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This winter continues to be the “winter that wasn’t,” but of course it’s too early to say how the weather is going to be next week, next month or even tomorrow. I’ve heard everything from, “This is great,” to “I wish it would snow,” which, I suppose, proves once again that you can’t please everyone no matter what you do!
Normally, at this time of year people have been driving on the ice as they set up for a day of fishing, but there have been many reports of people going through the ice while walking, and at least one case of a cross-country skier taking a plunge over in the Rangeley Region. This is not good news at all, and it’s likely that we’ll see additional accidents (alas, and fatalities) as winter wears on – snow or not.
Luckily, avid outdoorsmen do not need to sit inside and fret. While it’s not recommended that you try to fish the big lakes for salmon, trout or togue, it’s possible that some of the smaller ponds will have enough ice for a fishing trip or two. I can’t recall a year in which there was no place to fish no matter how balmy the weather. But, due to the season’s unusually warm temperatures, The Maine Warden Service is urging people to use extreme caution before venturing out onto any ice covering Maine’s waterways.
Many of Maine’s lakes and ponds do not have any ice cover, but smaller ponds and waterways in central and northern Maine do have enough ice to accommodate a day of fishing. Ice conditions vary greatly throughout the state, however, and while ice conditions may be safe in some spots, it can be very dangerous in others. The Maine Warden Service is recommending that people check the thickness of any ice before venturing out for any activity on frozen water.
If you plan to go onto the ice, the Maine Warden Service offers these tips for ice safety:
Never guess the thickness of the ice, check the ice in several places using an auger or some other means to make a test hole and accurately determine its thickness. Make several holes beginning near the shore and at intervals of 10 or 15 feet as you go out.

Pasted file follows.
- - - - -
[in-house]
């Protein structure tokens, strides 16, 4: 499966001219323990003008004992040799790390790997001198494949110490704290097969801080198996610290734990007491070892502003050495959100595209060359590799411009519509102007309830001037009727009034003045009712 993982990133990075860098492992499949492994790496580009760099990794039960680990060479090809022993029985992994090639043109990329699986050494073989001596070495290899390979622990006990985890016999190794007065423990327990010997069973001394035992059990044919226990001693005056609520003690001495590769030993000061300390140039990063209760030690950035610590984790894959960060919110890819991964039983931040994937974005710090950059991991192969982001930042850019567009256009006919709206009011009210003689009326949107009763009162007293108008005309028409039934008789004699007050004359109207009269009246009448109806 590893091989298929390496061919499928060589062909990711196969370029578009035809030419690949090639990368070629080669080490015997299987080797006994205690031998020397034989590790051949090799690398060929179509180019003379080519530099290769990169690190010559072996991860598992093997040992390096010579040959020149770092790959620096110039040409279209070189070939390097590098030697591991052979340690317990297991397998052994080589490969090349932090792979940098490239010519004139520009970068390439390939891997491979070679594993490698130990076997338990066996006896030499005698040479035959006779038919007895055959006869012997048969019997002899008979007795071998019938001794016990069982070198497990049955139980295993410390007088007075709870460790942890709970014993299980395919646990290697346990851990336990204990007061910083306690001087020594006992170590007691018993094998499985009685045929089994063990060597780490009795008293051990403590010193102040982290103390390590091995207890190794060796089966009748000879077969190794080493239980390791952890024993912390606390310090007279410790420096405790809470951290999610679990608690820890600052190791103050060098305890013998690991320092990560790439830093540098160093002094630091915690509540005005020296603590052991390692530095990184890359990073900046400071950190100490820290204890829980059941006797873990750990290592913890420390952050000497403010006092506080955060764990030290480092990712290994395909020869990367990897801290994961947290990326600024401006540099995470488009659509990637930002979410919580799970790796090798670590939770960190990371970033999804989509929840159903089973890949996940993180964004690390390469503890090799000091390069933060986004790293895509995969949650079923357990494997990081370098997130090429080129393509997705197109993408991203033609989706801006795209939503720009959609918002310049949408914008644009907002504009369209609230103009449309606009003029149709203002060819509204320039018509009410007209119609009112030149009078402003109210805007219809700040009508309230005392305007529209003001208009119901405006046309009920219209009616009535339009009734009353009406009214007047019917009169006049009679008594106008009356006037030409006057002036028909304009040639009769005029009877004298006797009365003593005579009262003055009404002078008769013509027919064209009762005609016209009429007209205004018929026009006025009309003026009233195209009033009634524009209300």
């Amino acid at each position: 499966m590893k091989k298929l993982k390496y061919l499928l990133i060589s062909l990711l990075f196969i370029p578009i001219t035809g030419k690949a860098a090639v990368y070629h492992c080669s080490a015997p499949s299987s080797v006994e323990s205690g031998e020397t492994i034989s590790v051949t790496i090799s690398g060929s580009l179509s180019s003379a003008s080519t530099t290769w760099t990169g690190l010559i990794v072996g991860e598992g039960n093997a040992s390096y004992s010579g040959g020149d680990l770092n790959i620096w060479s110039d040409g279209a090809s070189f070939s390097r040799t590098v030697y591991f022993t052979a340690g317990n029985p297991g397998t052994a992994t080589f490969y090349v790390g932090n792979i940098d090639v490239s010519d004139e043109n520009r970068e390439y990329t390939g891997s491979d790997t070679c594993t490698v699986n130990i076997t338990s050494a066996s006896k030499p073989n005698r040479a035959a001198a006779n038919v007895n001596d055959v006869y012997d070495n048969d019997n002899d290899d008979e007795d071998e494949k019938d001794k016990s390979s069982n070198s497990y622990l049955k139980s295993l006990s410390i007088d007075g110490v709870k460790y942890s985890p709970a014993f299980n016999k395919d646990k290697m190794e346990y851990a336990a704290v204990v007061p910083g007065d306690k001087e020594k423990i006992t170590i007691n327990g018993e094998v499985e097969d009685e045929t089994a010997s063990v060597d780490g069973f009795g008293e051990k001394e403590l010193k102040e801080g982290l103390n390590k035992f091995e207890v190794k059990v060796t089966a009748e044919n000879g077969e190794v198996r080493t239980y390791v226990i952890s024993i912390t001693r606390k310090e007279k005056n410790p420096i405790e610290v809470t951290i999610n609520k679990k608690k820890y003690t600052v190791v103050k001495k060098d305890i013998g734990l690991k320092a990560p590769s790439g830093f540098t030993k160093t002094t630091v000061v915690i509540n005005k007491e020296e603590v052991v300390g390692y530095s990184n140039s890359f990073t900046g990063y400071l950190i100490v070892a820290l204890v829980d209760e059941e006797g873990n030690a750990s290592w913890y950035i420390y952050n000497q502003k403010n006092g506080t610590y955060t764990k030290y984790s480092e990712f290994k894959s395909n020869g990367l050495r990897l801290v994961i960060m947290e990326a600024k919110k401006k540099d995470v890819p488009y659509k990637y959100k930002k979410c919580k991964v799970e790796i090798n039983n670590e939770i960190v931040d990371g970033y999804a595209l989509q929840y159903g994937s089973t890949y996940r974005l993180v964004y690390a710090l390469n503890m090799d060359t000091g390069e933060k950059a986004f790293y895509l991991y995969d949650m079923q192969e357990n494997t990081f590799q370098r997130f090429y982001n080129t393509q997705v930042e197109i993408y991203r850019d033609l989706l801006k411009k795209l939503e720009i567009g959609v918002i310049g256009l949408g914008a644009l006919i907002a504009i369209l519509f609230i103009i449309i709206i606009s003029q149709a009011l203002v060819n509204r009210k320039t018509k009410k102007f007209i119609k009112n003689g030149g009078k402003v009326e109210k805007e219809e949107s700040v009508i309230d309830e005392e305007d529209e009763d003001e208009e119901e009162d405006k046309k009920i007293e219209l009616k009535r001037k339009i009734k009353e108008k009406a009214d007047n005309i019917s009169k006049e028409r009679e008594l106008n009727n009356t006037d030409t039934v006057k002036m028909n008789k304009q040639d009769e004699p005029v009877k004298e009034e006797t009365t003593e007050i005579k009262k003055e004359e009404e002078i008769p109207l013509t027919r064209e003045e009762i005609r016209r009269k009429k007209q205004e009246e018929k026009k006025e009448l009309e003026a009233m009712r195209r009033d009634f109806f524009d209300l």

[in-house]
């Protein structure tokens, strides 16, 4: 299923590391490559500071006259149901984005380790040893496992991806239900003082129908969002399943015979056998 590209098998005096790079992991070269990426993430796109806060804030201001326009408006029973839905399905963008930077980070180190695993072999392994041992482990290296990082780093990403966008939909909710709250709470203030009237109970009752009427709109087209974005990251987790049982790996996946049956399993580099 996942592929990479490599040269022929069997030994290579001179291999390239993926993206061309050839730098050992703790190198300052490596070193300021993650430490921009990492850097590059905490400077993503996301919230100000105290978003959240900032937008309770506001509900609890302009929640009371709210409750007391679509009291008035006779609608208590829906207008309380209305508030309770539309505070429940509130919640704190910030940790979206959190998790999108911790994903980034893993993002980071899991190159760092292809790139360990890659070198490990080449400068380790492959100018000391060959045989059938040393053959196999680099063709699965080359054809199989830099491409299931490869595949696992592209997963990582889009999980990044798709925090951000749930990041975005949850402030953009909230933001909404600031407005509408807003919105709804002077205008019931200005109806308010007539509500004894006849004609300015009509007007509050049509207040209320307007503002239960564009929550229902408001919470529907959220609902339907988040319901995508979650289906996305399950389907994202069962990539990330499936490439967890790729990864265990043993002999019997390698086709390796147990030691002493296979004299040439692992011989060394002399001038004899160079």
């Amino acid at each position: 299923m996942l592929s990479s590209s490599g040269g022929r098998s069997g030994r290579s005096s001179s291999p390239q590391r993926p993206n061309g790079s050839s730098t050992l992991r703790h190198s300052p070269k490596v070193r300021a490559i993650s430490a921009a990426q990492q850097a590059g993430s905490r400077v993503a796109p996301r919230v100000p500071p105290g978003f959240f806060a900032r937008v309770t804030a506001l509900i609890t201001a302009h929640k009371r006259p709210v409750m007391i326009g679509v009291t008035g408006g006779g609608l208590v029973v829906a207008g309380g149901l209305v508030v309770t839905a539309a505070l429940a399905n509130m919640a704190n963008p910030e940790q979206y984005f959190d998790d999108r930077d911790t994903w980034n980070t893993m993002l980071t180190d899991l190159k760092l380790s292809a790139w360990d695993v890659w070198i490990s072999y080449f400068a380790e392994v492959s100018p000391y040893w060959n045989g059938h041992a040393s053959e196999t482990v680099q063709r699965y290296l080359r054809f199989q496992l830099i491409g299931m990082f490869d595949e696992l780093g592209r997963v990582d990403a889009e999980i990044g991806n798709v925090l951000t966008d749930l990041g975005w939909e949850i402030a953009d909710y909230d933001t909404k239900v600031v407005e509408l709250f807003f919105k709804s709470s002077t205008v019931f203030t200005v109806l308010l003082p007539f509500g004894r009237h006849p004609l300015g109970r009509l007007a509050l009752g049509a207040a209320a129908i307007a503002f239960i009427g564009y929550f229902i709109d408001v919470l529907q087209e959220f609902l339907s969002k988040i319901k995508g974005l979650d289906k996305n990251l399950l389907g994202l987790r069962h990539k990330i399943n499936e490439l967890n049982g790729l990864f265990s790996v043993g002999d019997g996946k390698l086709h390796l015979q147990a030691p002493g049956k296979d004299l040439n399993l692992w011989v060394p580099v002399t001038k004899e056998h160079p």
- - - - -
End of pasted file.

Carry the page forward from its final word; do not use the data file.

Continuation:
Check the ice with a partner so if something does happen, help will be nearby. If you are checking the ice alone, wear a lifejacket.
If ice at the shoreline is cracked or soft, stay away! Also, beware of thin, clear or honeycombed ice. Dark snow and dark ice are other signs of weak spots.
Avoid areas that normally have currents such as under and around bridges, and avoid walking or fishing near pressure ridges. Wind and currents can break and move large blocks of ice in a matter of minutes.
If you do break through the ice, don’t panic. Also, don’t try to climb out immediately because you will probably break the ice again. Instead, keep your composure and reach for solid ice. Lay both arms on unbroken ice and kick hard with your feet to help lift your body onto the ice. Once you are back on safe ice, roll, and don’t walk, to safety.
To help someone who has fallen through the ice, lie down flat and reach out to the victim with a branch, plank or rope; or form a human chain. Don’t stand upright, especially near broken ice, as doing so concentrates your body weight in a potentially weak spot. After securing the victim, wiggle backward to solid ice. Any victim of a through-the-ice event should be immediately taken to a warm environment where they should be given warm clothing or wrapped in blankets. Most such victims should be transported to the local hospital for treatment for hypothermia. Small amounts of warm liquids may be administered (not alcohol or coffee!) until the victim fully recovers.
I have been through the ice a couple of times and I can attest that it’s an interesting and thoroughly educational experience. The first time I was on thin ice cutting holes for fishing and fell completely through the ice and was literally standing on the bottom (in about 8 feet of water) looking up at the hole I’d just made. Fortunately, I was buoyant enough to almost instantly pop to the surface. I beat my way through the ice to shore, hopped on my bicycle and rode about four miles home – a truly chilling episode!
Another time I went through the ice at St. Albans WMA in Newport and, luckily, never hit the water. The ice had formed early and the water had gone out of the pond, so I fell through to the ground about 6 feet below. It was amazingly silent, still and eerie down there, with ice for a ceiling and nothing but heavily frosted cattails around me. The ground was bare and rocky, but aside from a few bruises I wasn’t injured.
I once went through the ice on Alder Stream in Atkinson, too, but that was an unusual situation. I was beaver trapping and had just checked a set when water began pouring out onto the ice. I slipped and was literally washed down the ice-covered stream for about 50 feet, and then I broke through at a place where several downed trees had washed up under the bank. The water was only knee deep but, unfortunately, I was lying down at the time, so for a few moments I was covered with ice-cold stream water! I staggered to my feet and managed to get back to my truck before my snowmobile suit froze solid, but from then on I carried a steel-pointed pole for all my trapline chores. I don’t mind having outdoor accidents as long as I survive them, but you can only be so lucky!
No matter how safe the ice looks to you, take the time to call the local sheriff, game warden or fisheries biologist for an update on ice conditions on any given day. In just a few weeks winter is going to start winding down again, and that means more unsafe conditions – do the sensible thing and check first!
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